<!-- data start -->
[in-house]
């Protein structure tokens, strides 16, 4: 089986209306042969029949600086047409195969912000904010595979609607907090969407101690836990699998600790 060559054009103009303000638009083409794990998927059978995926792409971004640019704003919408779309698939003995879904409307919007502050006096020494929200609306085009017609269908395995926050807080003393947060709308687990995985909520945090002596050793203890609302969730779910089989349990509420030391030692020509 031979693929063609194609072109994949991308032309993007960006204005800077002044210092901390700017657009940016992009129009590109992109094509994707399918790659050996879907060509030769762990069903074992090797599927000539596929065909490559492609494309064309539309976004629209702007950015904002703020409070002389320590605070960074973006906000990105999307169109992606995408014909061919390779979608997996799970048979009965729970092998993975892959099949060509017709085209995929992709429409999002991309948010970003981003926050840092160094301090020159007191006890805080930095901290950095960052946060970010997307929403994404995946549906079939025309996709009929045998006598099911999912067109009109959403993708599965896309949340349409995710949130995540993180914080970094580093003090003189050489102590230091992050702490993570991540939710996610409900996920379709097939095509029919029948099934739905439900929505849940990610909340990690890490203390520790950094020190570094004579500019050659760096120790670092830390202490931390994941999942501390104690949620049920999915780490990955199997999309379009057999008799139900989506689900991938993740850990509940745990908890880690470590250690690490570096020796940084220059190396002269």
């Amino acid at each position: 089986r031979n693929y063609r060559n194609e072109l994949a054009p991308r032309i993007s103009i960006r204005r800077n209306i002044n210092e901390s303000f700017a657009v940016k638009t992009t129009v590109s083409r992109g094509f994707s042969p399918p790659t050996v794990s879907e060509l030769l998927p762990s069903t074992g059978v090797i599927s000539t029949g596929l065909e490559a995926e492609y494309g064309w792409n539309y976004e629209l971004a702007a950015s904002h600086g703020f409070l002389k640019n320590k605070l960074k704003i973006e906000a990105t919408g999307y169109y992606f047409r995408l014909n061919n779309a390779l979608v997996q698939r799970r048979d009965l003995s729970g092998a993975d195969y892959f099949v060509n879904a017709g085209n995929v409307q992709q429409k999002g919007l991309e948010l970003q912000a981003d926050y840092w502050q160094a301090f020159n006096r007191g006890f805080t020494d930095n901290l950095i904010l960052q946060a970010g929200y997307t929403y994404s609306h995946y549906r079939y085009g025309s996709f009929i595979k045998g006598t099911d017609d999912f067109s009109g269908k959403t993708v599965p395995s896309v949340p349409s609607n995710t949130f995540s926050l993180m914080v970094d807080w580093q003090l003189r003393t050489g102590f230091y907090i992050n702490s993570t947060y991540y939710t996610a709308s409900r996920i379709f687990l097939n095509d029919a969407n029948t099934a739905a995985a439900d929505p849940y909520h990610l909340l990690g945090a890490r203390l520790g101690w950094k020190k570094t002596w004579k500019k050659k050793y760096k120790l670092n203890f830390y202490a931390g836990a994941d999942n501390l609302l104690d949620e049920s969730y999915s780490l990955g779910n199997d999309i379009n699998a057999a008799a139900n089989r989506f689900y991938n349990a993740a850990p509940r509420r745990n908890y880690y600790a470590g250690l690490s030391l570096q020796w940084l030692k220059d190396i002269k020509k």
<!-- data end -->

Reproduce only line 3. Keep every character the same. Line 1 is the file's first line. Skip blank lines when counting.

């Amino acid at each position: 089986r031979n693929y063609r060559n194609e072109l994949a054009p991308r032309i993007s103009i960006r204005r800077n209306i002044n210092e901390s303000f700017a657009v940016k638009t992009t129009v590109s083409r992109g094509f994707s042969p399918p790659t050996v794990s879907e060509l030769l998927p762990s069903t074992g059978v090797i599927s000539t029949g596929l065909e490559a995926e492609y494309g064309w792409n539309y976004e629209l971004a702007a950015s904002h600086g703020f409070l002389k640019n320590k605070l960074k704003i973006e906000a990105t919408g999307y169109y992606f047409r995408l014909n061919n779309a390779l979608v997996q698939r799970r048979d009965l003995s729970g092998a993975d195969y892959f099949v060509n879904a017709g085209n995929v409307q992709q429409k999002g919007l991309e948010l970003q912000a981003d926050y840092w502050q160094a301090f020159n006096r007191g006890f805080t020494d930095n901290l950095i904010l960052q946060a970010g929200y997307t929403y994404s609306h995946y549906r079939y085009g025309s996709f009929i595979k045998g006598t099911d017609d999912f067109s009109g269908k959403t993708v599965p395995s896309v949340p349409s609607n995710t949130f995540s926050l993180m914080v970094d807080w580093q003090l003189r003393t050489g102590f230091y907090i992050n702490s993570t947060y991540y939710t996610a709308s409900r996920i379709f687990l097939n095509d029919a969407n029948t099934a739905a995985a439900d929505p849940y909520h990610l909340l990690g945090a890490r203390l520790g101690w950094k020190k570094t002596w004579k500019k050659k050793y760096k120790l670092n203890f830390y202490a931390g836990a994941d999942n501390l609302l104690d949620e049920s969730y999915s780490l990955g779910n199997d999309i379009n699998a057999a008799a139900n089989r989506f689900y991938n349990a993740a850990p509940r509420r745990n908890y880690y600790a470590g250690l690490s030391l570096q020796w940084l030692k220059d190396i002269k020509k």